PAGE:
A shakedown for aid and concessions

Pyongyang’s recent behaviour has demonstrated that its leader is no reformer. Since taking power two years ago, Kim Jong-Un has threatened war on the Korean Peninsula and nuclear strikes on the US, as well as its archipelago of military bases in the region. Reshma Patil, a policy analyst at Gateway House, highlights Kim’s motivation behind this aggression is ‘to consolidate his domestic hold on power among military veterans and repressed citizens by drumming up threats of a Western invasion, and later to arm-twist international powers for foreign aid.’

Most US analysts view North Korea’s outrageous behaviour as a shakedown for aid and concessions, but at the same time cannot discount its threats as completely hollow. Its actions are designed to conceal its internal weaknesses through a strategy of external aggression. This can only be counter-productive.

Deterrence: Important but Insufficient

What role will deterrence play in this situation? Speculation persists that another nuclear test is in the offing. How can the North be convinced to cease and desist? Threats will only go so far. While deterrence is, ultimately, a defensive tool, it is replete with issues which cannot easily be addressed.

The problem with deterrence is that, at root, it is based on threats which can lead states to the brink of war. It is a mechanism designed ostensibly to prevent the outbreak of hostilities, but allows underlying grievances to simmer. It is a useful tool, but not as useful as communication. What is required to defuse this situation is continued dialogue and engagement between the parties concerned. This will offset any misunderstandings and misperceptions which might make the use of force a distinct likelihood. With the risk of inadvertent war and escalation a possibility, this should continue as a matter of first importance.

Where this will end remains to be seen. China, Pyongyang’s only regional ally, is thought to be losing influence, and patience, but appears unlikely to abandon the regime out of interest for its own security. Regional tensions have been raised as North Korea’s bellicose rhetoric is merely inviting a greater US military presence in the region, something Beijing will not be pleased with. A unified Korea, China fears, will increase still this presence on China’s border.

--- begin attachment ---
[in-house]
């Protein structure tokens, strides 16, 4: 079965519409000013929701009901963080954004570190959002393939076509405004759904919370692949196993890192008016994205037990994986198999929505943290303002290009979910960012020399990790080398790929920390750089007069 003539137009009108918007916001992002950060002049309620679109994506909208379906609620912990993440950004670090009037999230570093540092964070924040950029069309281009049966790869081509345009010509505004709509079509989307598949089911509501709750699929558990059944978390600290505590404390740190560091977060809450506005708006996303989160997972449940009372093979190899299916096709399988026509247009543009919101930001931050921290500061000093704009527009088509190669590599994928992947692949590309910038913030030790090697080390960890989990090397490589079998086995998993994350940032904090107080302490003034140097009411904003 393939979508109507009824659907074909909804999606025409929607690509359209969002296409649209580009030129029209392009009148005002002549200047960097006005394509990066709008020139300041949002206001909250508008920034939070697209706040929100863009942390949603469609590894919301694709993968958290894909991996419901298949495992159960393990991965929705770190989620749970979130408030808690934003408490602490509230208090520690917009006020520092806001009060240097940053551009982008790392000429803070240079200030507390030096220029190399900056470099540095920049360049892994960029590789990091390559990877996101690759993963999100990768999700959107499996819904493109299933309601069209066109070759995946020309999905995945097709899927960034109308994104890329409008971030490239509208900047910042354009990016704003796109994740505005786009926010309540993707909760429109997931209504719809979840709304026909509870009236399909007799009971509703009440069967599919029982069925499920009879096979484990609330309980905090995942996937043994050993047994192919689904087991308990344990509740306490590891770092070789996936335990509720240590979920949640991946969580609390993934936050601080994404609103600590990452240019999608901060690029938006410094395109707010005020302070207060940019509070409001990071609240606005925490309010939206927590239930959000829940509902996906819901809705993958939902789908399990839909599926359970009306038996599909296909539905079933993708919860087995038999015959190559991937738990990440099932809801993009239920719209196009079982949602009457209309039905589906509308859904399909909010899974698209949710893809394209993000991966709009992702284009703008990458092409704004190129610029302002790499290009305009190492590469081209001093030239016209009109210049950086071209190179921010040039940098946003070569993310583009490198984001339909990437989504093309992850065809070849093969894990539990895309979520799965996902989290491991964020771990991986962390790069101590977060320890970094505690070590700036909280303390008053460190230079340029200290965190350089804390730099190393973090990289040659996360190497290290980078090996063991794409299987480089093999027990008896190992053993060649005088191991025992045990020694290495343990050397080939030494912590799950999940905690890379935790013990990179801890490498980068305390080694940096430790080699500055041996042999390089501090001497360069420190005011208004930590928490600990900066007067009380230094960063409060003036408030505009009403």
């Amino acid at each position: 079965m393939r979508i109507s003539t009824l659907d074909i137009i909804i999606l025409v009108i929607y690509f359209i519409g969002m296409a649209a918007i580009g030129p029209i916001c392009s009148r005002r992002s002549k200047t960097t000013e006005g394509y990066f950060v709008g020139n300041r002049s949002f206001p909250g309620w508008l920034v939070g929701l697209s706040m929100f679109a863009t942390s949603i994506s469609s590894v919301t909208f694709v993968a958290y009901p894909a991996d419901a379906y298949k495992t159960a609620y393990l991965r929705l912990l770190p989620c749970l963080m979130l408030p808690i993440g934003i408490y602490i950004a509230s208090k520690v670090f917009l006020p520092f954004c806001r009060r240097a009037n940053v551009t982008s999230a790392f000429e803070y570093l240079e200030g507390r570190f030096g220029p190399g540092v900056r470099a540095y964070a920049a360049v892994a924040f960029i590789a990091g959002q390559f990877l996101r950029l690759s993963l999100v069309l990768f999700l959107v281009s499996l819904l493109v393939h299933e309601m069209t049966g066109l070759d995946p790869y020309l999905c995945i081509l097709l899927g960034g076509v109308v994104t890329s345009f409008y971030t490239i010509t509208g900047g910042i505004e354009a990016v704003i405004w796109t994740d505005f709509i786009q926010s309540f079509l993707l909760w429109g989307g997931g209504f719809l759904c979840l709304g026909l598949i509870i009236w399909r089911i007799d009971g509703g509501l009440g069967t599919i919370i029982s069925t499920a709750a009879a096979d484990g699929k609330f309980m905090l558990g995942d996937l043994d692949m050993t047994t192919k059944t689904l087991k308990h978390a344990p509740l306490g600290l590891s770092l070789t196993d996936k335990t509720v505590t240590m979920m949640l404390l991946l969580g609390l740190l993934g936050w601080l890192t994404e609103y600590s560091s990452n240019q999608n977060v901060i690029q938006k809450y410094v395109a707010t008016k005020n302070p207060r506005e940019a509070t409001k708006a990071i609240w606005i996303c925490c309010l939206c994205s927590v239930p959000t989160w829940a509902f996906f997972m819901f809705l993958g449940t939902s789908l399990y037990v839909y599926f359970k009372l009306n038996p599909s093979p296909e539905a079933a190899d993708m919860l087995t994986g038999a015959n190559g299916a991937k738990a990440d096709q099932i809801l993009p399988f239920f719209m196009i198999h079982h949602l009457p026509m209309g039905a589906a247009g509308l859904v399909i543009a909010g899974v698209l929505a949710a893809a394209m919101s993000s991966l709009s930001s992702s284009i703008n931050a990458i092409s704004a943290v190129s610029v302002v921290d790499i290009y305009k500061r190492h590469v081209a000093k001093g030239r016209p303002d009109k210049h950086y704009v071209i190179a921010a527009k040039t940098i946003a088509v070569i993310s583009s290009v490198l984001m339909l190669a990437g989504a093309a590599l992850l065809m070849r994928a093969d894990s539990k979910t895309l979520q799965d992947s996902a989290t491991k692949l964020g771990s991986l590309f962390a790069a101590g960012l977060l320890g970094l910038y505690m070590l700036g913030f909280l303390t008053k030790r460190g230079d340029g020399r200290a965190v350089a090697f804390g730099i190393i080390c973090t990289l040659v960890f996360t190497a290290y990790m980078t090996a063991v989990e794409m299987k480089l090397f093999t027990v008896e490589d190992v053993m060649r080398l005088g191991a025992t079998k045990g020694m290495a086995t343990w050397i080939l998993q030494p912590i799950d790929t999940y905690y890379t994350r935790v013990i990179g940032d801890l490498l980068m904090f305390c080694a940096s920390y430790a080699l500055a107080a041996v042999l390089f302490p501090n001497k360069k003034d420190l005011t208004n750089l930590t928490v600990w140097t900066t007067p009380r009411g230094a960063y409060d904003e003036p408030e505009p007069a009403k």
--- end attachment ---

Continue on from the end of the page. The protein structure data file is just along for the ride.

An opportunity for engagement

Pyongyang is good at remembering dates. It usually does something provocative either on, or around, dates of special significance. April 15 is the birthday of the late Kim Il-Sung, the present dictator’s grandfather and the founder of North Korea. It might, as it has in the past, mark the occasion with some attempt to further strengthen its deterrence, as well as ruffle some feathers. This behaviour may be undertaken for domestic consumption, but the regime might be better served by providing its people with something more tangible and nourishing to consume – such as food.

North Korea’s behaviour should be viewed above all as an opportunity for engagement, especially between the US and China in which they can jointly deal with Pyongyang through the use of carrots and sticks, or a mixture of both. It is only through engagement and dialogue that friction and suspicions can be dispelled. As useful and as tempting as it is to use, deterrence is not a panacea. It might also provide the US with a major credibility problem if North Korea forces it to put its money where its mouth is. A joint effort between all parties is required. If the alternative is war, I trust that all involved will make the right decision.

Jason Douglas is a PhD student in UCC. He has written on various nuclear weapons issues such as  deterrence, non-proliferation and missile defences. Samples of his work can be found at Academia.edu.